[17] Anuradha, K.T., Sivakaminathan, R. and Arun Kumar, P. (2011) Open-Source Tools for Enhancing Full-Text Searching of OPACs: Use of Koha, Greenstone and Fedora. Program Electronic Library and Information Systems, 45, 231-239. https://doi.org/10.1108/00330331111129750
[18] Meera, B.M. and Ummer, R. (2010) Open Access Journals: Development of a Web Portal at the Indian Statistical Institute. Electronic Library, 28, 540-554. https://doi.org/10.1108/02640471011065364
[19] Shukla, P. and Mishra, R. (2011) Use of e-Resources by Research Scholars of Institute of Technology, Banaras Hindu University, India. Researchers World, 2, 184-194.
[20] Madhusudhan, M. (2010) Use of Electronic Resources by Research Scholars of Kurukshetra University. The Electronic Library, 28, 492-506. https://doi.org/10.1108/02640471011033684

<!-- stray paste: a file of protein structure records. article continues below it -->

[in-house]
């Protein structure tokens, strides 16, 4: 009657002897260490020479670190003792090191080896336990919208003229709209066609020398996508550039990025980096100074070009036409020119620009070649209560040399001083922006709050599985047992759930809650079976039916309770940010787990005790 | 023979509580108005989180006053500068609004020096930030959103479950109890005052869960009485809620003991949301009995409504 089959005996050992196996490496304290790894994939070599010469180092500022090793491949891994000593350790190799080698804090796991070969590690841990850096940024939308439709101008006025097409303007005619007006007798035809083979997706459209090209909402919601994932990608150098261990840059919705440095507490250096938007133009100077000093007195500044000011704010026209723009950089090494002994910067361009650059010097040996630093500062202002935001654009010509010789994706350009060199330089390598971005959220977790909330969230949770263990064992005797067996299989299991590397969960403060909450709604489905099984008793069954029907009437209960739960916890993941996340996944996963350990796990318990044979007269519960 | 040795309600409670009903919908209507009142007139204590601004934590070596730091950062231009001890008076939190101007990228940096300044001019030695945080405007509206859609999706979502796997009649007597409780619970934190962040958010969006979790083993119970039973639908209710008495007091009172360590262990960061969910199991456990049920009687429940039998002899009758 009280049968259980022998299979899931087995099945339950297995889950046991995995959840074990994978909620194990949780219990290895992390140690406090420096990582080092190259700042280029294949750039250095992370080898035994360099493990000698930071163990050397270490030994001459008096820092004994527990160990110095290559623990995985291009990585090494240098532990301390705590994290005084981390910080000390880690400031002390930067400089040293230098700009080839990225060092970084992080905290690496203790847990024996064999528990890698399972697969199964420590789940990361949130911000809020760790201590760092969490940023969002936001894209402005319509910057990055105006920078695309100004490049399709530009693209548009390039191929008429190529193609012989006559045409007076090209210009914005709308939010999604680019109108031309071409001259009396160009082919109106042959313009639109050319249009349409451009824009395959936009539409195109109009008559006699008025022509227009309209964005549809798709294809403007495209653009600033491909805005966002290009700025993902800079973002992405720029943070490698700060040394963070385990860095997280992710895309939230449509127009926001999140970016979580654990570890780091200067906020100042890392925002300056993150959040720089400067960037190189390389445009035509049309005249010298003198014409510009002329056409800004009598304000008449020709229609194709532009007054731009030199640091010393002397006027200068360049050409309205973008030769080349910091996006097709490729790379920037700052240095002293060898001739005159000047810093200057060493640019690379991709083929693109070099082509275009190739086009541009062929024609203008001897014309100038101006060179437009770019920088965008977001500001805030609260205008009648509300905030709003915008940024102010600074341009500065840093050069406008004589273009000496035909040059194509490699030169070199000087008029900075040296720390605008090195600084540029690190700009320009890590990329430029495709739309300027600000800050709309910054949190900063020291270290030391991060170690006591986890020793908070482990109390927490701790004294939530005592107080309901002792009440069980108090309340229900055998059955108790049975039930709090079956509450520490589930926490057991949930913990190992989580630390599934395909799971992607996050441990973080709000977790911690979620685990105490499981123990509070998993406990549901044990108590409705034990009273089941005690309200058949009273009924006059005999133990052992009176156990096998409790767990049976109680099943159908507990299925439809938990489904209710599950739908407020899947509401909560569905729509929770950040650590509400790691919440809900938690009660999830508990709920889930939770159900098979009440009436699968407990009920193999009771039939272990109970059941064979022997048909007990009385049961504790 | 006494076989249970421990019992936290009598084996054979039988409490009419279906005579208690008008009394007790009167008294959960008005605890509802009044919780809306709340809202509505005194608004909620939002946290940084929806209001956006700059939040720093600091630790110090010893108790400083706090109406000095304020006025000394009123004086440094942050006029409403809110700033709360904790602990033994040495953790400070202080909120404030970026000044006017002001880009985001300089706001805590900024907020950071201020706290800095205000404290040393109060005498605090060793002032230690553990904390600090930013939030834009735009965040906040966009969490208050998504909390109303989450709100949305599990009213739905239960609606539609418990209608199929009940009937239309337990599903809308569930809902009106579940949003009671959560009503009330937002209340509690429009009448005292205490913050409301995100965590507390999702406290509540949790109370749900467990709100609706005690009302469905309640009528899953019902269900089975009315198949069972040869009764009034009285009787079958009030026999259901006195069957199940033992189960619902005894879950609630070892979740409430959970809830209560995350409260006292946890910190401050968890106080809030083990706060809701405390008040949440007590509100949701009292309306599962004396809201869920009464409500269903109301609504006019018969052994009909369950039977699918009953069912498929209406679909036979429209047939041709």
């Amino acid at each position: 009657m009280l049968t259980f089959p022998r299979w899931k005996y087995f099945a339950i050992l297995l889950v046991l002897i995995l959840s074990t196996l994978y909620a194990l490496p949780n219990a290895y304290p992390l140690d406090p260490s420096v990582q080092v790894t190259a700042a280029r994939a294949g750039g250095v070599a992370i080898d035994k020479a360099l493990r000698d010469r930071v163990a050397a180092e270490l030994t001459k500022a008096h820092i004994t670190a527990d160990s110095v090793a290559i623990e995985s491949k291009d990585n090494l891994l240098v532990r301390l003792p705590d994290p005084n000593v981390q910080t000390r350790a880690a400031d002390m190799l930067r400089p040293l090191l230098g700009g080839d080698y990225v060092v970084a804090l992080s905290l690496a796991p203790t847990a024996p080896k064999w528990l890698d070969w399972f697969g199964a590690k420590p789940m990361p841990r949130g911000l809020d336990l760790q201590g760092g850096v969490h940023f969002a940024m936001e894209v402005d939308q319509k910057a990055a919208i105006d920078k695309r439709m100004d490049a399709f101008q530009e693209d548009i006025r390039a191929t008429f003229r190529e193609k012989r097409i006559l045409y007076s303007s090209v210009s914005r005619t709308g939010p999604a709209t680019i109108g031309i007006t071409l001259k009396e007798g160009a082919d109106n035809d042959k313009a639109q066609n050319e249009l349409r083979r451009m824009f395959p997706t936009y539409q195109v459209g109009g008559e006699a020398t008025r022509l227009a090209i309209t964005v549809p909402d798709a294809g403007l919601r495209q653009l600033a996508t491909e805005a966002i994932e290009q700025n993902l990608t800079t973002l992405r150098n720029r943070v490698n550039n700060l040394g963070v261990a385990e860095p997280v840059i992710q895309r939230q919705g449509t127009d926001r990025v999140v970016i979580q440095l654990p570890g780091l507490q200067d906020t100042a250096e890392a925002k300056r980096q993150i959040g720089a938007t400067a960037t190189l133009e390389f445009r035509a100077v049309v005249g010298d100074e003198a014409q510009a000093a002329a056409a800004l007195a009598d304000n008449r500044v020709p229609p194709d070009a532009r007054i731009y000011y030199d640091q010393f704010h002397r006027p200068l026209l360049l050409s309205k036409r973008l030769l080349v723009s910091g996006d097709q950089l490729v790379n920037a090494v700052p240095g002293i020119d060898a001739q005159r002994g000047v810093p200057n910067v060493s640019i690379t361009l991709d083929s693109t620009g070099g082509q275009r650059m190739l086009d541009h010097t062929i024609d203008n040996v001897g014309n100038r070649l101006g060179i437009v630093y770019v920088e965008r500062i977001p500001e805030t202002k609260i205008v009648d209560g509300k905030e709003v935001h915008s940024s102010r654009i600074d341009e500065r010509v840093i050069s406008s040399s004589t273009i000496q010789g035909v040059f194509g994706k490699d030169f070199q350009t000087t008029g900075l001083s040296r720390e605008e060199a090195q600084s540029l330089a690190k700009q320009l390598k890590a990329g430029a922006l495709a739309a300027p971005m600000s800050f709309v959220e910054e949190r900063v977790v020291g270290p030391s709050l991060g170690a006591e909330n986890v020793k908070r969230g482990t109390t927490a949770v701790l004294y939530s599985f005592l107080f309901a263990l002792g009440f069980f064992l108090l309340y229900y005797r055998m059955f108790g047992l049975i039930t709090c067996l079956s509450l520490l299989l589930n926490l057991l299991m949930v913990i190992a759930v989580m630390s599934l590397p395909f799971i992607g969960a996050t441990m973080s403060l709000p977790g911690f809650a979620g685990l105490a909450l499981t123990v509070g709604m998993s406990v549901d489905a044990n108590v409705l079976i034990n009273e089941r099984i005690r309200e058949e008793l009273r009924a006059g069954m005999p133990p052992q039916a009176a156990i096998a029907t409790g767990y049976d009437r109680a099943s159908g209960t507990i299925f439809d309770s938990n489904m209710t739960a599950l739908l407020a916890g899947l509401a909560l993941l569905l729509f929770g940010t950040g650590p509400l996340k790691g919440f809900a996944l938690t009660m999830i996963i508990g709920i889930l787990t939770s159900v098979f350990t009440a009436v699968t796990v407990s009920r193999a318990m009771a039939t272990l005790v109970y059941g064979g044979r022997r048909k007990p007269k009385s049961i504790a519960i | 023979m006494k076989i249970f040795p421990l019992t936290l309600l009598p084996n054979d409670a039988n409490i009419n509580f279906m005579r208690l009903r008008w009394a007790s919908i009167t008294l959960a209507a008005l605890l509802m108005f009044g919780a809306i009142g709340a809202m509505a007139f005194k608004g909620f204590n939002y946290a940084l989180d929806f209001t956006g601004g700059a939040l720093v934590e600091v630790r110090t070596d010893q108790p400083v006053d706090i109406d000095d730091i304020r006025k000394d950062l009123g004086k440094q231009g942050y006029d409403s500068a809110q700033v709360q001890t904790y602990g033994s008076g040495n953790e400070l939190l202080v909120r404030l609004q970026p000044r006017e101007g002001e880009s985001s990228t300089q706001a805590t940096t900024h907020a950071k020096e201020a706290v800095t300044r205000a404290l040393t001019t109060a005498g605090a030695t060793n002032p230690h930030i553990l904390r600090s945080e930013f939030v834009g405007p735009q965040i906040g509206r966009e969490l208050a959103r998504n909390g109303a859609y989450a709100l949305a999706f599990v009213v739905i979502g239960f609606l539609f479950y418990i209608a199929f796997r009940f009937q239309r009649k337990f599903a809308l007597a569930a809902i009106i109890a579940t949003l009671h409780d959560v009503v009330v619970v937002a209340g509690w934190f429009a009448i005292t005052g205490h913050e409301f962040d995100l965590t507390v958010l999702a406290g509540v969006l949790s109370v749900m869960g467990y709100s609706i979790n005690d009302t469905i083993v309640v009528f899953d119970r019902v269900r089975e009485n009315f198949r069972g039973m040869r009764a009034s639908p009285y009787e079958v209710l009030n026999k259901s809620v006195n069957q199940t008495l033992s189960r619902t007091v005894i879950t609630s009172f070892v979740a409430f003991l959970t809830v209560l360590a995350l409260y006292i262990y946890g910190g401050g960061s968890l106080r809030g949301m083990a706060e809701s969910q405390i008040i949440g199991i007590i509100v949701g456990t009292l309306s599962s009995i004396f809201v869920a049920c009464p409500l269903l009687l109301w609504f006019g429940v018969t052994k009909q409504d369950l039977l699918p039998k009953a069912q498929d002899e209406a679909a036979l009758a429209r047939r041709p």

[21] Mulla, K.R. (2011) Use of Electronic Resources by Faculty Members in HKBK College of Engineering: A Survey. Library Philosophy and Practice, Article No. 593.
[22] Ukwoma, S. and Onyebinama, C.O. (2020) Access and Use of Open Access Resources by Undergraduate Students in Federal Universities in South East Nigeria. Library Philosophy and Practice, Article No. 4124.
[23] Ani, O.E., Ngulube, P. and Onyancha, B. (2015) Perceived Effect of Accessibility and Utilization of Electronic Resources on Productivity of Academic Staff in Selected Nigerian Universities. SAGE Open, 5, 2-4. https://doi.org/10.1177/2158244015607582
[24] Solanke, O.E. and Osuchukwu, N.P. (2018) Libraries and Facilitation of Public Access to Information in Nigerian Society. International Journal of Librarianship and Information Science, 3, 64-75.